An archaic word that I'd like to see revived: "fugle." It's a verb. Happy guessing!

Is that a short 'u' fugle like bug; or a long 'u' fugle like bugle?

reph
07-05-2005, 08:05 AM
Long "u."

robeiae
07-05-2005, 04:26 PM
Okay, seriously:

fugle: bear fruit?

I got the idea from something Shakesperean that's at the corner of my brain...
Rob :)

I take it this was incorrect?

Rob :)

reph
07-05-2005, 10:45 PM
I take it this was incorrect?
I missed your previous post because the page broke just below it and I checked in when another page had started.

"Bear fruit" is incorrect.

The sentence Mac used the word in would work.

MacAllister
07-05-2005, 10:55 PM
:D I remember running across the word when I was looking for the word for the little flags that the signal-corps guys use...

Unique
07-06-2005, 12:01 AM
I thought it meant prevaricate, or equivocate, or postulate for a stretch. Can I look it up now?

robeiae
07-06-2005, 12:34 AM
:D I remember running across the word when I was looking for the word for the little flags that the signal-corps guys use...

I get it...German origin, from flugen (to fly), so fugle is to wave a flag, right?

Rob :)

MacAllister
07-06-2005, 12:39 AM
sort of--you got the root right, for sure...it has sort of political, non-literal connotations, too:
fu·gle http://cache.lexico.com/dictionary/graphics/AHD4/JPG/pron.jpg (https://secure.reference.com/premium/login.html?rd=2&u=http%3A%2F%2Fdictionary.reference.com%2Fsearch%3 Fq%3Dfugle) ( P ) Pronunciation Key (http://dictionary.reference.com/help/ahd4/pronkey.html) (fyhttp://cache.lexico.com/dictionary/graphics/AHD4/GIF/oomacr.gifhttp://cache.lexico.com/dictionary/graphics/AHD4/GIF/prime.gifghttp://cache.lexico.com/dictionary/graphics/AHD4/GIF/schwa.gifl)
intr.v. Archaic fu·gled, fu·gling, fu·gles

To act as a fugleman.
To make signals.

back formed from "fugleman":

fu·gle·man http://cache.lexico.com/dictionary/graphics/AHD4/JPG/pron.jpg (https://secure.reference.com/premium/login.html?rd=2&u=http%3A%2F%2Fdictionary.reference.com%2Fsearch%3 Fq%3Dfugleman) ( P ) Pronunciation Key (http://dictionary.reference.com/help/ahd4/pronkey.html) (fyhttp://cache.lexico.com/dictionary/graphics/AHD4/GIF/oomacr.gifhttp://cache.lexico.com/dictionary/graphics/AHD4/GIF/prime.gifghttp://cache.lexico.com/dictionary/graphics/AHD4/GIF/schwa.gifl-mhttp://cache.lexico.com/dictionary/graphics/AHD4/GIF/schwa.gifn)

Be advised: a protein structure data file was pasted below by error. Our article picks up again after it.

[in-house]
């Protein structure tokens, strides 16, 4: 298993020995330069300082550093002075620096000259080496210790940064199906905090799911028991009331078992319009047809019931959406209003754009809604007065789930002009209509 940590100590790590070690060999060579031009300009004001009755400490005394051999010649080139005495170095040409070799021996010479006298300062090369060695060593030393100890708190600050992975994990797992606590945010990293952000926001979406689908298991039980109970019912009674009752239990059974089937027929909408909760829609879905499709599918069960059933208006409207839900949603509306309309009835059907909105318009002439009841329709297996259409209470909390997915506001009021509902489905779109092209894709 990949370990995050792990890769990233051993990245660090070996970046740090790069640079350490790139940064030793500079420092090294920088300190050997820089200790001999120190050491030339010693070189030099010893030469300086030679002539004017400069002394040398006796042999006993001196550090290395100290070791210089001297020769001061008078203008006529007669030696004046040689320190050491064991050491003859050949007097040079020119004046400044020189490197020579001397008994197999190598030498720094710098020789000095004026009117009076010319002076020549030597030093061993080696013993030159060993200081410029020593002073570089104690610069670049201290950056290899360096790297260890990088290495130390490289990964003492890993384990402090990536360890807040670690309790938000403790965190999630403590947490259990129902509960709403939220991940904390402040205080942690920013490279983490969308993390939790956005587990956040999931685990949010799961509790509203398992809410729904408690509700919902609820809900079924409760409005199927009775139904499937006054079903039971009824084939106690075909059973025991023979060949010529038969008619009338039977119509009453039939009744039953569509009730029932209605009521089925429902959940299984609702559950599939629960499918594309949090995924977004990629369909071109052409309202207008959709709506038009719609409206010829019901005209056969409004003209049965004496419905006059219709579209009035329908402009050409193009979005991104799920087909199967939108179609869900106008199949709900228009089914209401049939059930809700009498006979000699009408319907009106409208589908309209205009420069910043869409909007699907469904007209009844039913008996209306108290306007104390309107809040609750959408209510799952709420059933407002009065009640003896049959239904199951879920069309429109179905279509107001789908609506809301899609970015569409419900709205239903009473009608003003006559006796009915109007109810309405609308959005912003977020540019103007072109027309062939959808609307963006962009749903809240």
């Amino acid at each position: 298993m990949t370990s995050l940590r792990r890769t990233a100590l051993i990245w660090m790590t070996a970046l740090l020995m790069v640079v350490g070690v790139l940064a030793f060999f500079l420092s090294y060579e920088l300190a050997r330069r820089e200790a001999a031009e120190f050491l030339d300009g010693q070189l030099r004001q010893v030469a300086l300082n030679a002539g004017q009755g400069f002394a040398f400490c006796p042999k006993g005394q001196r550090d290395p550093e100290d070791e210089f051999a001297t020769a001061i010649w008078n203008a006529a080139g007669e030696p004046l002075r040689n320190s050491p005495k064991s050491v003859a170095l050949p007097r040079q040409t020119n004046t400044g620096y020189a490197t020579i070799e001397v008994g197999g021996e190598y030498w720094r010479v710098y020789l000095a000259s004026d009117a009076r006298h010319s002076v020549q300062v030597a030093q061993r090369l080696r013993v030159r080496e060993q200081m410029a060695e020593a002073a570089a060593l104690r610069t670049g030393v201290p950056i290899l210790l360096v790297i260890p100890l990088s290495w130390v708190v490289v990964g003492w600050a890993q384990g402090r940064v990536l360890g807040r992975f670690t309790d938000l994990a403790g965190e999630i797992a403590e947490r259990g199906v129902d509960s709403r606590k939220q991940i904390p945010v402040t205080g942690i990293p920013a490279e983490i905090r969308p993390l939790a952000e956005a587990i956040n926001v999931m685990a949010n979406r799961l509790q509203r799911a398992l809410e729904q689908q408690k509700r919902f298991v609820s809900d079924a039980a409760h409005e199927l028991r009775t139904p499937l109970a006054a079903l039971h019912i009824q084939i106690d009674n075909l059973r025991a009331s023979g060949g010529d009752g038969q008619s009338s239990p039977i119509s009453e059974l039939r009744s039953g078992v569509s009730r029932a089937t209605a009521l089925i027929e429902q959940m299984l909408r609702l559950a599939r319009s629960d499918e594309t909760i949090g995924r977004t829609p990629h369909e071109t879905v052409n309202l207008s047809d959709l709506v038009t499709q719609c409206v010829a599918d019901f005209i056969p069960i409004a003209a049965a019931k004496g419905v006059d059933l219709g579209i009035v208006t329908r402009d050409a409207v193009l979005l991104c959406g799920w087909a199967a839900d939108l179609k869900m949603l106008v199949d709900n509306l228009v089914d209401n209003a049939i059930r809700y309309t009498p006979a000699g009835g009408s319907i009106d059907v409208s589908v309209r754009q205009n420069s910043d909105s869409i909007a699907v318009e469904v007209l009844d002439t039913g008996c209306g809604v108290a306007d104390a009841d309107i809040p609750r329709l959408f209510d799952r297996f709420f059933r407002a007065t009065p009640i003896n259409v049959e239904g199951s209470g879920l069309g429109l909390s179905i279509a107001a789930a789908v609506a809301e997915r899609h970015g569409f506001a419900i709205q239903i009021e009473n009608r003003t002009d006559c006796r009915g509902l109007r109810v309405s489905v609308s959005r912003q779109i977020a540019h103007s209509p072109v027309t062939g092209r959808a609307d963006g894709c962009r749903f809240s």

n.

A leader, especially a political leader.
Archaic. A soldier who once served as a guide and model for his company.

[Alteration of German Flügelmann, file leader : Flügel, wing (from Middle High German vlügel. See pleu- in Indo-European Roots) + Mann, man (from Middle High German man, from Old High German. See man-1 in Indo-European Roots).]
(this definition from dictionary.com (http://dictionary.reference.com/search?q=fugle) is pretty imperfect, and not _quite_ what I remembered, but it's close and easily citeable. :) )

reph
07-06-2005, 12:45 AM
Mac wins the round.

Next word, Mac?

MacAllister
07-06-2005, 01:14 AM
Ah! I was waiting to see if you came back with a better definition than mine, Reph. :)

How about "hegira"

reph
07-06-2005, 03:08 AM
Hegira. Obs. An herbal mixture used by medieval sultans before visiting the harem. [From "he," a male, + "gira," anagram of several letters in "Viagra."]

MacAllister
07-06-2005, 03:14 AM
Hegira. Obs. An herbal mixture used by medieval sultans before visiting the harem. [From "he," a male, + "gira," anagram of several letters in "Viagra."]
:ROFL: oh! That's soooooo much better than the real definition!

screenwriter
07-06-2005, 07:04 PM
There. A new unusual word. Torin, this one's for you. No particular reason - I just hated to see your last post go lonely.

(P.S. Also, it's safe down here where no one will look. No pheromone laden hankies, no sticky floors, no bundles of fur unattached to their original owners - a safe haven, so to speak)

Now, break out your big 20'#ers - or go online. Anyone care to hazard a guess without peeking?

Shroffage (N) : A grayish leafy vegetable, eaten mainly in medieval times by serfs. "Ma Ma, is there any more steamed shroffage?"

Unique
07-06-2005, 07:07 PM
Shroffage (N) : A grayish leafy vegetable, eaten mainly in medieval times by serfs. "Ma Ma, is there any more steamed shroffage?"

and what a fine young cannibal that would make you....

robeiae
07-06-2005, 09:44 PM
Hegira--you capitalized it Mac, and that gives it away (I think it actually has to be capitalized)